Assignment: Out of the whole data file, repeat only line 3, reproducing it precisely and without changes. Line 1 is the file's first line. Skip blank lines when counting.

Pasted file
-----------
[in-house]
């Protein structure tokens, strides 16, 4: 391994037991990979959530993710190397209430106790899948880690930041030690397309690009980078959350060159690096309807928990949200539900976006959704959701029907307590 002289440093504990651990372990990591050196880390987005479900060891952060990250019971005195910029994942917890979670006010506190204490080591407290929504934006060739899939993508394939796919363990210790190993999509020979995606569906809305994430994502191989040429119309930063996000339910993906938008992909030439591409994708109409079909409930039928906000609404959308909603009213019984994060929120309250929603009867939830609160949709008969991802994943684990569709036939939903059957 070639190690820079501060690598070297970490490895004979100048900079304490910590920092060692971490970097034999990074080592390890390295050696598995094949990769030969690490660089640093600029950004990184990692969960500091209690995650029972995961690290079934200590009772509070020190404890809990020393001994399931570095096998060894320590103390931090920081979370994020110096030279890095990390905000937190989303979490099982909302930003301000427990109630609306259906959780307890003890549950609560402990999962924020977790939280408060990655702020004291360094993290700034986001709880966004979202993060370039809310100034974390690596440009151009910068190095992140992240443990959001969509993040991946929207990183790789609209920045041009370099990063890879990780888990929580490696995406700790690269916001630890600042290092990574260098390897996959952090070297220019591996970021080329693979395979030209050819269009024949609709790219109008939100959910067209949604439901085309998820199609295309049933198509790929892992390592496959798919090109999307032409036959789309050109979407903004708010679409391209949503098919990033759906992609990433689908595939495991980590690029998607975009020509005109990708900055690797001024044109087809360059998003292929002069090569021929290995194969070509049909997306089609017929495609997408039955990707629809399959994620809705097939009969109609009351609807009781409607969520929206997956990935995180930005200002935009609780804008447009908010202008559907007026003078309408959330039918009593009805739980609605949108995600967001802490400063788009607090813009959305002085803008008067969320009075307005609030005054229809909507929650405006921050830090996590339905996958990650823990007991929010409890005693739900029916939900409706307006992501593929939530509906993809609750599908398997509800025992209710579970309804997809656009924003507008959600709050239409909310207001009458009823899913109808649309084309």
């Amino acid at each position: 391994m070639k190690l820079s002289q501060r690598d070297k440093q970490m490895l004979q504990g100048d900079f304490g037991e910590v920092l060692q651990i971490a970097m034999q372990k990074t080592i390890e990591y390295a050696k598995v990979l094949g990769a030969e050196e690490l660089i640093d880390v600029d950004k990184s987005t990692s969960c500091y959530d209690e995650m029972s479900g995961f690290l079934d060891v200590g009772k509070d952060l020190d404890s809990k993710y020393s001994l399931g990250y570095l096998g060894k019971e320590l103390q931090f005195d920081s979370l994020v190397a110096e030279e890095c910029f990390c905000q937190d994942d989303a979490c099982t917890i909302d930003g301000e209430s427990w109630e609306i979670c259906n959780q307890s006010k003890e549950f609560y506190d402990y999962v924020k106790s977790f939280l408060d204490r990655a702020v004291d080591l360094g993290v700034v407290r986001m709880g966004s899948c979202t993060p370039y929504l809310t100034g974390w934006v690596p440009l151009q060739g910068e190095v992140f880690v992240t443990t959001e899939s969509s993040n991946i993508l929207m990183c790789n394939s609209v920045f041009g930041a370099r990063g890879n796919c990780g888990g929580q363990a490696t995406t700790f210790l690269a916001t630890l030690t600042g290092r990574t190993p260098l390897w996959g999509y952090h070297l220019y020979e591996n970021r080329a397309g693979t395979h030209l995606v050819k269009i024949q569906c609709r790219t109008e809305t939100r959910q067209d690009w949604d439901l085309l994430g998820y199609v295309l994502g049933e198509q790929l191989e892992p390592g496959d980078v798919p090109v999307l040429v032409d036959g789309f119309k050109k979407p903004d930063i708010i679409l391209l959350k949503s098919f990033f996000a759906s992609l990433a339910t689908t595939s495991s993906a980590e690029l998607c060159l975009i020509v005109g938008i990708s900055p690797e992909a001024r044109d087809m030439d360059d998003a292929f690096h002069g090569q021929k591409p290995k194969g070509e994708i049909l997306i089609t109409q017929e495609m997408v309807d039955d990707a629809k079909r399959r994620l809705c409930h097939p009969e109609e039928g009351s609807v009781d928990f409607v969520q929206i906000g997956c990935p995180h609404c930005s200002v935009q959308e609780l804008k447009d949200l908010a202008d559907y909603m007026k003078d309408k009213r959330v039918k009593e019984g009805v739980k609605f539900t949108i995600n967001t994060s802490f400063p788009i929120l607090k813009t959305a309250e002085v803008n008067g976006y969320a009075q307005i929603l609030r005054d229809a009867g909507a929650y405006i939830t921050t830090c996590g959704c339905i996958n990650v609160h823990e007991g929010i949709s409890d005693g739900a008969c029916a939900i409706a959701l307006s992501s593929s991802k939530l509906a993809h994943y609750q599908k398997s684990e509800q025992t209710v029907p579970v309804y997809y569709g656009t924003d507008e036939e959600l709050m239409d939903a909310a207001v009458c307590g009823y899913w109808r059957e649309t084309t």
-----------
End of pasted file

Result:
């Amino acid at each position: 391994m070639k190690l820079s002289q501060r690598d070297k440093q970490m490895l004979q504990g100048d900079f304490g037991e910590v920092l060692q651990i971490a970097m034999q372990k990074t080592i390890e990591y390295a050696k598995v990979l094949g990769a030969e050196e690490l660089i640093d880390v600029d950004k990184s987005t990692s969960c500091y959530d209690e995650m029972s479900g995961f690290l079934d060891v200590g009772k509070d952060l020190d404890s809990k993710y020393s001994l399931g990250y570095l096998g060894k019971e320590l103390q931090f005195d920081s979370l994020v190397a110096e030279e890095c910029f990390c905000q937190d994942d989303a979490c099982t917890i909302d930003g301000e209430s427990w109630e609306i979670c259906n959780q307890s006010k003890e549950f609560y506190d402990y999962v924020k106790s977790f939280l408060d204490r990655a702020v004291d080591l360094g993290v700034v407290r986001m709880g966004s899948c979202t993060p370039y929504l809310t100034g974390w934006v690596p440009l151009q060739g910068e190095v992140f880690v992240t443990t959001e899939s969509s993040n991946i993508l929207m990183c790789n394939s609209v920045f041009g930041a370099r990063g890879n796919c990780g888990g929580q363990a490696t995406t700790f210790l690269a916001t630890l030690t600042g290092r990574t190993p260098l390897w996959g999509y952090h070297l220019y020979e591996n970021r080329a397309g693979t395979h030209l995606v050819k269009i024949q569906c609709r790219t109008e809305t939100r959910q067209d690009w949604d439901l085309l994430g998820y199609v295309l994502g049933e198509q790929l191989e892992p390592g496959d980078v798919p090109v999307l040429v032409d036959g789309f119309k050109k979407p903004d930063i708010i679409l391209l959350k949503s098919f990033f996000a759906s992609l990433a339910t689908t595939s495991s993906a980590e690029l998607c060159l975009i020509v005109g938008i990708s900055p690797e992909a001024r044109d087809m030439d360059d998003a292929f690096h002069g090569q021929k591409p290995k194969g070509e994708i049909l997306i089609t109409q017929e495609m997408v309807d039955d990707a629809k079909r399959r994620l809705c409930h097939p009969e109609e039928g009351s609807v009781d928990f409607v969520q929206i906000g997956c990935p995180h609404c930005s200002v935009q959308e609780l804008k447009d949200l908010a202008d559907y909603m007026k003078d309408k009213r959330v039918k009593e019984g009805v739980k609605f539900t949108i995600n967001t994060s802490f400063p788009i929120l607090k813009t959305a309250e002085v803008n008067g976006y969320a009075q307005i929603l609030r005054d229809a009867g909507a929650y405006i939830t921050t830090c996590g959704c339905i996958n990650v609160h823990e007991g929010i949709s409890d005693g739900a008969c029916a939900i409706a959701l307006s992501s593929s991802k939530l509906a993809h994943y609750q599908k398997s684990e509800q025992t209710v029907p579970v309804y997809y569709g656009t924003d507008e036939e959600l709050m239409d939903a909310a207001v009458c307590g009823y899913w109808r059957e649309t084309t």